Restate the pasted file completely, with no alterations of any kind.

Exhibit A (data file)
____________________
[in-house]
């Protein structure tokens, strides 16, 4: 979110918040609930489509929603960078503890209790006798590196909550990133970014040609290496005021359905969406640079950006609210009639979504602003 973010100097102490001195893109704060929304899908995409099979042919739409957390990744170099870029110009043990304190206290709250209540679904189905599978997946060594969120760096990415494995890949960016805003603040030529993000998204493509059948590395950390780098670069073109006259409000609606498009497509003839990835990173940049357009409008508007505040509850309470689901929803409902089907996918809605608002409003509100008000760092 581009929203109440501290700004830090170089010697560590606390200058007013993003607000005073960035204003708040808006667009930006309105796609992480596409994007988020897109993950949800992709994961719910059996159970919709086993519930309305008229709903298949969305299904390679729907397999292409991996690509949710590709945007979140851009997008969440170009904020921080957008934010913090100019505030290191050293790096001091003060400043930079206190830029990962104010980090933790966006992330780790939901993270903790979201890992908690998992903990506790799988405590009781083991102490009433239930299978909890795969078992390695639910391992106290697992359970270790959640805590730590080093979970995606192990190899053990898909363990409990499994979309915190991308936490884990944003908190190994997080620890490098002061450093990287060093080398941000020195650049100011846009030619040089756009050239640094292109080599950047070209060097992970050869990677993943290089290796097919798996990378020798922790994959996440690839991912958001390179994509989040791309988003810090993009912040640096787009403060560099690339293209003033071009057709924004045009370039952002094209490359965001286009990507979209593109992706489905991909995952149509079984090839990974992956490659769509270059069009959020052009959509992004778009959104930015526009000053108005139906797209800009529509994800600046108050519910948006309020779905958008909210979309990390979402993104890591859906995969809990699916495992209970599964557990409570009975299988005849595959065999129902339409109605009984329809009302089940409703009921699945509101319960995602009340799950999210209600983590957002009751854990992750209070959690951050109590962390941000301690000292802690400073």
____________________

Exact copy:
[in-house]
């Protein structure tokens, strides 16, 4: 979110918040609930489509929603960078503890209790006798590196909550990133970014040609290496005021359905969406640079950006609210009639979504602003 973010100097102490001195893109704060929304899908995409099979042919739409957390990744170099870029110009043990304190206290709250209540679904189905599978997946060594969120760096990415494995890949960016805003603040030529993000998204493509059948590395950390780098670069073109006259409000609606498009497509003839990835990173940049357009409008508007505040509850309470689901929803409902089907996918809605608002409003509100008000760092 581009929203109440501290700004830090170089010697560590606390200058007013993003607000005073960035204003708040808006667009930006309105796609992480596409994007988020897109993950949800992709994961719910059996159970919709086993519930309305008229709903298949969305299904390679729907397999292409991996690509949710590709945007979140851009997008969440170009904020921080957008934010913090100019505030290191050293790096001091003060400043930079206190830029990962104010980090933790966006992330780790939901993270903790979201890992908690998992903990506790799988405590009781083991102490009433239930299978909890795969078992390695639910391992106290697992359970270790959640805590730590080093979970995606192990190899053990898909363990409990499994979309915190991308936490884990944003908190190994997080620890490098002061450093990287060093080398941000020195650049100011846009030619040089756009050239640094292109080599950047070209060097992970050869990677993943290089290796097919798996990378020798922790994959996440690839991912958001390179994509989040791309988003810090993009912040640096787009403060560099690339293209003033071009057709924004045009370039952002094209490359965001286009990507979209593109992706489905991909995952149509079984090839990974992956490659769509270059069009959020052009959509992004778009959104930015526009000053108005139906797209800009529509994800600046108050519910948006309020779905958008909210979309990390979402993104890591859906995969809990699916495992209970599964557990409570009975299988005849595959065999129902339409109605009984329809009302089940409703009921699945509101319960995602009340799950999210209600983590957002009751854990992750209070959690951050109590962390941000301690000292802690400073």